Every year at Yakmala, four films stand out above the rest as the most questionable and in that persistence of memory become “Best of” selections. They join the ranks of the Hall of Fame, a select group of films exceptional in their dubious qualities. These are their stories.
A perfect ass. A perfect … ass.
— Sand Serif
It is rare in the halls of Yakmala for a film like “The Spirit” to occur. It had major amounts of money thrown at it and a stable of A-level talent for a first time director with a passion project that is just a little too personal to be comfortable. It’s almost what you’d expect if MGM had given Hal Warren $10 Million to make “‘Manos’: the Hands of Fate.”
“The Spirit,” better known as “Frank Miller’s The Goddamn Spirit” tells the tale of one Denny Colt (Hi, Denny!), a young beat cop killed in the line of duty (Bye, Denny!) but brought back to life through dubious science. (Umm, hi, Denny?) Deader than “Star Trek,” Denny decides to fight crime as masked avenger The Spirit. His arch-nemesis is the man who brought him back to life, the Octopus. The film’s plot focuses on the return of Denny’s childhood love Sand Serif. In the years since he last saw her, Sand has become an international jewel thief. There’s a reason why they broke up, but it’s not really worth writing about. Oh, I should mention Sand and the Octopus were both hunting crates, but got the old switcheroo. They spend the movie trying to arrange an exchange of loot. Sand wants something that may or may not be the Golden Fleece. The Octopus is after a vase containing “The Blood of Herakles,” which will make his nigh-immortal self a god.
At least, that’s what he says. But he also hates to have egg on his face.
Now, “The Spirit” is based on the comics of Will Eisner, et al. I’ve never read a “Spirit” comic in my life and apparently watching the movie has not illuminated the concept in the slightest for me. This film is not about Will Eisner or even Denny Colt. It’s about Frank Miller.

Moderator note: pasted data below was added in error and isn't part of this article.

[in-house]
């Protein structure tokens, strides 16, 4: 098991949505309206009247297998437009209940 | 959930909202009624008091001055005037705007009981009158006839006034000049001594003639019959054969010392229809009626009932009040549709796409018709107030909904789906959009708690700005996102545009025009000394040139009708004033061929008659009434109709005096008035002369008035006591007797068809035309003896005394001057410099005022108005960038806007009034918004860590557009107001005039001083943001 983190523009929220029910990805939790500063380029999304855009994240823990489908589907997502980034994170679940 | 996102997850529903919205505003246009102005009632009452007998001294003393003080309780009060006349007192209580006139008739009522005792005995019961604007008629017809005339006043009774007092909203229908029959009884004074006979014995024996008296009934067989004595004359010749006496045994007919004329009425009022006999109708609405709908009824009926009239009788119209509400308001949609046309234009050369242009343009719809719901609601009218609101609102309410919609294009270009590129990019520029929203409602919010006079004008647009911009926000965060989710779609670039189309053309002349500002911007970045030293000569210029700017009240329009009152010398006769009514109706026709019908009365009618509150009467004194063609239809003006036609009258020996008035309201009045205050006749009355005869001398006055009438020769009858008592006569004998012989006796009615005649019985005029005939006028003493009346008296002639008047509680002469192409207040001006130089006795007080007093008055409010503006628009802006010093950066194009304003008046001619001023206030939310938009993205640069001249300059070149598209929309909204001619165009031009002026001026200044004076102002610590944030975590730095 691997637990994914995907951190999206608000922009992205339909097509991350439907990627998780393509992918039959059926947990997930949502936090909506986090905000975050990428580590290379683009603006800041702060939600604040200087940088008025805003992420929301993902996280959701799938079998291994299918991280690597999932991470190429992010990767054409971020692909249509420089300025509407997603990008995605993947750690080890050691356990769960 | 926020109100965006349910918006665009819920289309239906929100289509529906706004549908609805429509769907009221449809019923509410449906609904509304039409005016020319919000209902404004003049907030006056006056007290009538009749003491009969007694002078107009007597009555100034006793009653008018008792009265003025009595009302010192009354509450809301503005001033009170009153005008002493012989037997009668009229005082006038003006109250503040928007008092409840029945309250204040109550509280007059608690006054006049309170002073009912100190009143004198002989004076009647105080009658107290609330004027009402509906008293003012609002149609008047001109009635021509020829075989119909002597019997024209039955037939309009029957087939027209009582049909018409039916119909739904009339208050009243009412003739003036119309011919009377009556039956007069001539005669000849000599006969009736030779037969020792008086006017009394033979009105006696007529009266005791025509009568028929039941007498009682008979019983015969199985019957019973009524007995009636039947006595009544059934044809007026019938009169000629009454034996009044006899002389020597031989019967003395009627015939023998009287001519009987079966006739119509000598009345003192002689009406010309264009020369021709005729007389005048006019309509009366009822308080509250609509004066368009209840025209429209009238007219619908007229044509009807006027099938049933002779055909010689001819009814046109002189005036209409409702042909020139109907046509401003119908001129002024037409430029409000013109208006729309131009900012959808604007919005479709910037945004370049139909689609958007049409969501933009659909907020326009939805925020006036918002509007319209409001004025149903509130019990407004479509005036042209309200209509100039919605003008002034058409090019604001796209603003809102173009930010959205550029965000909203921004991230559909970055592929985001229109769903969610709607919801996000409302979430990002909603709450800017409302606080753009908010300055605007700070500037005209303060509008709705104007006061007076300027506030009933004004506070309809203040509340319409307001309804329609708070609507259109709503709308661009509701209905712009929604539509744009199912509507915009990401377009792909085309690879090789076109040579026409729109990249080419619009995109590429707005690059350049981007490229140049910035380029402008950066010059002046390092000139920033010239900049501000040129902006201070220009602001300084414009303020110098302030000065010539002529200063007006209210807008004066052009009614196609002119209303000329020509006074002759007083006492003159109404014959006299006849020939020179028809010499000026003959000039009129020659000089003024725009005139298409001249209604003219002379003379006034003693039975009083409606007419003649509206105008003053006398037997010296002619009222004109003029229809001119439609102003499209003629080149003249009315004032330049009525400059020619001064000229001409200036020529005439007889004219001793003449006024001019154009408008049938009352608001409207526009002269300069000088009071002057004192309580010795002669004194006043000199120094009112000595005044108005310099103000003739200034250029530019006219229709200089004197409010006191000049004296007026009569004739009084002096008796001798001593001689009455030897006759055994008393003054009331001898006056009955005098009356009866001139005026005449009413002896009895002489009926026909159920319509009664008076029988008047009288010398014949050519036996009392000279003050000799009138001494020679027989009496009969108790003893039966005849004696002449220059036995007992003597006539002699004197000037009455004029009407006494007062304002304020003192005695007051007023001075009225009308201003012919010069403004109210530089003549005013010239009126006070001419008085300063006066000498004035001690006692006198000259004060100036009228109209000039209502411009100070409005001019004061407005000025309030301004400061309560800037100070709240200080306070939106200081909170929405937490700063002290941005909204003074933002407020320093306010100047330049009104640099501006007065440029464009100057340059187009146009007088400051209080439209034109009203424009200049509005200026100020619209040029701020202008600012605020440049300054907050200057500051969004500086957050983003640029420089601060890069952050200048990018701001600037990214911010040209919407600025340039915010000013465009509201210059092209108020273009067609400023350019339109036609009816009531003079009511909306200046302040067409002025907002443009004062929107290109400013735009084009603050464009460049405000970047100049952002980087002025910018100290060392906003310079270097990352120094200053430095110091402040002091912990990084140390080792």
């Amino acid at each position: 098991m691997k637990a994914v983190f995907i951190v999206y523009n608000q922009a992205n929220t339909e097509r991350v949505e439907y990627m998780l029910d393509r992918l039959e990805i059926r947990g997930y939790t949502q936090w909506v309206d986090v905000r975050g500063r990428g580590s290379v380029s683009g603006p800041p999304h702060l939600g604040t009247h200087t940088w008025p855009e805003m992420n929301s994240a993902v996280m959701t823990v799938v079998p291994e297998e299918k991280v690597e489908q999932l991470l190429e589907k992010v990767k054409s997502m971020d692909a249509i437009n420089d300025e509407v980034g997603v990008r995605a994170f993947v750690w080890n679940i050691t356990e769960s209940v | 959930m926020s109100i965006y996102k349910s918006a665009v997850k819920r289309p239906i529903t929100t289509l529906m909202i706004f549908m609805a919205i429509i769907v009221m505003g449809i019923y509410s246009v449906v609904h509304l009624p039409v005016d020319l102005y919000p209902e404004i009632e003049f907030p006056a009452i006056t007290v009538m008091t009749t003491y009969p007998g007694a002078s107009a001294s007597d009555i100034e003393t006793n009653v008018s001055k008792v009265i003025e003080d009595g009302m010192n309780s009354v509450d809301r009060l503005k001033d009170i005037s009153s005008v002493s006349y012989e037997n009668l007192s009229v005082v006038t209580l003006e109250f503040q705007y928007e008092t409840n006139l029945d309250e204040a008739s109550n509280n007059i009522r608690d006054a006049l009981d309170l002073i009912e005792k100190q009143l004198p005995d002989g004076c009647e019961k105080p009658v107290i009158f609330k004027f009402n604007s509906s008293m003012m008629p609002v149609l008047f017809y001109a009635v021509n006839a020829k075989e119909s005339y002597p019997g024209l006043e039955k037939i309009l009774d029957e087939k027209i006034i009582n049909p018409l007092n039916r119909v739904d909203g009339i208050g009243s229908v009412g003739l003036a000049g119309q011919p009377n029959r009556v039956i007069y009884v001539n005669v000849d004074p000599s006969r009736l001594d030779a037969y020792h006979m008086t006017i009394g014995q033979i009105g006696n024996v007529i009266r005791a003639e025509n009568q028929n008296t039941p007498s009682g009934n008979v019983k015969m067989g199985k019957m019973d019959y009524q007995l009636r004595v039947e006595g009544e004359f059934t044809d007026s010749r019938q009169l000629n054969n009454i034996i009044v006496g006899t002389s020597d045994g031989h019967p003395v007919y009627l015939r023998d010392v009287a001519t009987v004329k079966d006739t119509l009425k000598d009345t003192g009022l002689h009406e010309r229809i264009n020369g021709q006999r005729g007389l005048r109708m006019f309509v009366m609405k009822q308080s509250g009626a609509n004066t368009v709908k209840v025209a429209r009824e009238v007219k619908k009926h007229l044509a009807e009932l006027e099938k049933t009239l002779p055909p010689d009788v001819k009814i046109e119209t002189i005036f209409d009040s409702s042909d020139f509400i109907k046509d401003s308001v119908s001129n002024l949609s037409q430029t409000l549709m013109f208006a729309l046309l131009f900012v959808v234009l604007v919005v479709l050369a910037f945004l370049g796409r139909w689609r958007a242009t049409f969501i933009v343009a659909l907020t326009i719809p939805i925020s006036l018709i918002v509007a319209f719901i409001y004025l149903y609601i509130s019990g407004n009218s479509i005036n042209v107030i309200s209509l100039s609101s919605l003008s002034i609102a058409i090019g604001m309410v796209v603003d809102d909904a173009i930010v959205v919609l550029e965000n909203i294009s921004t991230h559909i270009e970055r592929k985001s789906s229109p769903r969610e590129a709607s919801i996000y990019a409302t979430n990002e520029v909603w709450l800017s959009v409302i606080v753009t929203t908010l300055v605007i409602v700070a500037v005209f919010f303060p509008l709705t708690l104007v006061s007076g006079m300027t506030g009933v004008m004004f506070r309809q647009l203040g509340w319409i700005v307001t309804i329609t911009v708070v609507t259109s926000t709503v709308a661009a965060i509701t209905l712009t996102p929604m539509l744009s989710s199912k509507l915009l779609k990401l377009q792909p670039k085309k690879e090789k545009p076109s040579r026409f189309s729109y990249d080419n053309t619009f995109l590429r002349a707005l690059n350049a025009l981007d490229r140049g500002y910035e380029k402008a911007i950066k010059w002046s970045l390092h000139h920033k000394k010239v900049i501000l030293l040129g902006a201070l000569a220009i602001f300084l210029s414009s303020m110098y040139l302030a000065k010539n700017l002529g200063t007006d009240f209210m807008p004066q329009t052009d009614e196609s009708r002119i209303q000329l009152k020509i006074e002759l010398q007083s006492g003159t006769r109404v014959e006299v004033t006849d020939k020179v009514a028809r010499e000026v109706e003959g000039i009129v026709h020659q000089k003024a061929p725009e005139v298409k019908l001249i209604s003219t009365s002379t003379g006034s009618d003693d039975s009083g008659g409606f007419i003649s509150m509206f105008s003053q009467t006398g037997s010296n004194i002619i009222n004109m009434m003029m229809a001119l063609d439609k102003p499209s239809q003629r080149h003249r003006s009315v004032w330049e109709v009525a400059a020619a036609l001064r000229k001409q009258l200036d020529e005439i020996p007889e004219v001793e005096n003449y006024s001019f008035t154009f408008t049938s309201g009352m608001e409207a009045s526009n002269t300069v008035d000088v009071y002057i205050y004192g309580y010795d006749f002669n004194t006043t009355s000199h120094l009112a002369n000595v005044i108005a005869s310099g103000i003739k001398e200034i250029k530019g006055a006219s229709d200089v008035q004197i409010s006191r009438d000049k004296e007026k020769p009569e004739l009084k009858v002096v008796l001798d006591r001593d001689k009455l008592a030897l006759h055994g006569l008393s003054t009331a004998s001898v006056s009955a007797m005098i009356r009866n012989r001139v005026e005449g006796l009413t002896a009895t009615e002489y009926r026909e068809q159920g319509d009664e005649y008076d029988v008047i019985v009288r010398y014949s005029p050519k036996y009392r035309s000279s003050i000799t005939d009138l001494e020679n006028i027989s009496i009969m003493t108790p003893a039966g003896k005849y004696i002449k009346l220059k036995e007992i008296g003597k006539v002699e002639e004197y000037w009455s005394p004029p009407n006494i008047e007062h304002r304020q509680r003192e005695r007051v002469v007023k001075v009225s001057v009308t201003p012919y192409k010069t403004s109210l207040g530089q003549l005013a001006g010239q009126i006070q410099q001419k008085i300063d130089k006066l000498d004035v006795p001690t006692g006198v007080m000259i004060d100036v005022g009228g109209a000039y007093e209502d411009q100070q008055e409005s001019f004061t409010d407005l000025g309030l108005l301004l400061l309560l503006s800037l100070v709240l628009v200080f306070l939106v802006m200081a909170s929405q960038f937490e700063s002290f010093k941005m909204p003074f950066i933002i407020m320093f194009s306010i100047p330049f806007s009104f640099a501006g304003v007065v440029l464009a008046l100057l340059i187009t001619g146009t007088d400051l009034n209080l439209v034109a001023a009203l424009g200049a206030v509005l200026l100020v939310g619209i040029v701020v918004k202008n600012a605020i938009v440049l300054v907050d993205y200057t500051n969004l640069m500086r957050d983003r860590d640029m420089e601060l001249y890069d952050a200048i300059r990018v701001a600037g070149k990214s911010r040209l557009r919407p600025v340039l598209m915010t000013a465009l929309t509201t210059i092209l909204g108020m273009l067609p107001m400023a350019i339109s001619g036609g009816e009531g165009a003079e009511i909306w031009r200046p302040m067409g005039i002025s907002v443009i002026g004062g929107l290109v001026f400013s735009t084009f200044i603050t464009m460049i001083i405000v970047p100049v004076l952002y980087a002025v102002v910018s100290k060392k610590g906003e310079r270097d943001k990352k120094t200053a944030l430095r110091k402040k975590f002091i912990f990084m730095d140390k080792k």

This still from the film shows The Spirit getting smacked by the severed head of Frank Miller. Not a hoax! Not a dream! THIS ACTUALLY HAPPENS IN THE FILM.
It’s a rather apt metaphor for most of the production. Around every corner is a reference to Miller and his relationship to comics. At one point, Sand Serif goes on a rant about Robin the Boy Wonder and his tight, upsetting shorts. Streets in Central City have names of old timer comics artist or, in one instance, a direct reference to Eisner’s other works. Former DC Comics Publisher Paul Levitz appears in one scene saying, “You’ll believe a man can’t fly.” In the commentary track, Miller claims the relationship between the Spirit and Commissioner Dolan is based on his friendship with Eisner. Dolan does nothing but yell at the Spirit. In the film most staggering self-reference, the phrase “Electra Complex” is utter four times in under a minute.
When the film isn’t making references to comics, it is busy with Miller’s interior world of Whores, guys hoodwinked by Whores, and Whores. Even Death is personified in a fashion that could easily be confused for the ladies of Old Town in Miller’s “Sin City.”
The film offers new obsessions for the curious Miller fan. The Octopus, never seen in an Eisner comic, has a fascinating aversion to eggs. No. Wait. He likes eggs, just not on his face. Not a glob.
Not a glob.
Also this film illustrates the Yakmala principle of the Black Nazi. The theory states there is no such thing as a good movie featuring a Black Nazi. Miller is known to fetishize fascist gear, so this is still part of his obsession.
Not everything in the film is terrible. “The Spirit” features a remarkable character in the form of Morgenstern. She is the film’s Torgo, a character who operates in her own film while the film you’re actually watching continues to happen. In the following clip — which cannot be embeded — watch how she steals the scene from Dan Lauria and Gabriel Mact while standing in the background.
While you could watch this small portion of “The Spirit” and say it is parody, far too much of Miller’s output in the last fifteen years has followed this obsessive, hard boiled, on the nose trainwreck style. It ceased to be an artistic construct and has become a window directly into his subconscious.
For all this lambasting, I’m genuinely crushed the film was such a disaster that Miller’s partners at Odd Lot lost their jobs and Miller will never direct a feature based on “Buck Rodgers in the 25th Century.” While Miller is a terrible director, his voice is important to the overall gestalt of film. His misguided passion should be a light in the darkness to all would-be filmmakers to go and make movies of insanely limited appeal.